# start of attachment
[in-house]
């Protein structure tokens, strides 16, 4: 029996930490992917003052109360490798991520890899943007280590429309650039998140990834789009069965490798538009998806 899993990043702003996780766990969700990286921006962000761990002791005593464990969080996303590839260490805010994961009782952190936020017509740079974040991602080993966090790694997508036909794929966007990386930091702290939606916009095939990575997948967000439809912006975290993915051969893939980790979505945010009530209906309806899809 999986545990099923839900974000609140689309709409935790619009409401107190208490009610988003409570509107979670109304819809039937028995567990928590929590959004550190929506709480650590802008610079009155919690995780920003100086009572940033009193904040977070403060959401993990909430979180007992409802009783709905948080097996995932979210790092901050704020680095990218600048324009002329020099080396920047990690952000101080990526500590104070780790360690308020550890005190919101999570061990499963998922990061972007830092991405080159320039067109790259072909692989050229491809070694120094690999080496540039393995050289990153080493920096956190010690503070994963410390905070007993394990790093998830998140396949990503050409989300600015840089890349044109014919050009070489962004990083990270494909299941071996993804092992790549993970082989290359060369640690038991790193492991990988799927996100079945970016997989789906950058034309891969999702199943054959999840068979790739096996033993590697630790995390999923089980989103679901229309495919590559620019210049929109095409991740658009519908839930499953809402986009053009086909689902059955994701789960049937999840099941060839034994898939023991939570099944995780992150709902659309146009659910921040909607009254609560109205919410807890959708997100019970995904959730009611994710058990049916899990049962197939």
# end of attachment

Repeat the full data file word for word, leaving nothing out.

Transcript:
[in-house]
């Protein structure tokens, strides 16, 4: 029996930490992917003052109360490798991520890899943007280590429309650039998140990834789009069965490798538009998806 899993990043702003996780766990969700990286921006962000761990002791005593464990969080996303590839260490805010994961009782952190936020017509740079974040991602080993966090790694997508036909794929966007990386930091702290939606916009095939990575997948967000439809912006975290993915051969893939980790979505945010009530209906309806899809 999986545990099923839900974000609140689309709409935790619009409401107190208490009610988003409570509107979670109304819809039937028995567990928590929590959004550190929506709480650590802008610079009155919690995780920003100086009572940033009193904040977070403060959401993990909430979180007992409802009783709905948080097996995932979210790092901050704020680095990218600048324009002329020099080396920047990690952000101080990526500590104070780790360690308020550890005190919101999570061990499963998922990061972007830092991405080159320039067109790259072909692989050229491809070694120094690999080496540039393995050289990153080493920096956190010690503070994963410390905070007993394990790093998830998140396949990503050409989300600015840089890349044109014919050009070489962004990083990270494909299941071996993804092992790549993970082989290359060369640690038991790193492991990988799927996100079945970016997989789906950058034309891969999702199943054959999840068979790739096996033993590697630790995390999923089980989103679901229309495919590559620019210049929109095409991740658009519908839930499953809402986009053009086909689902059955994701789960049937999840099941060839034994898939023991939570099944995780992150709902659309146009659910921040909607009254609560109205919410807890959708997100019970995904959730009611994710058990049916899990049962197939």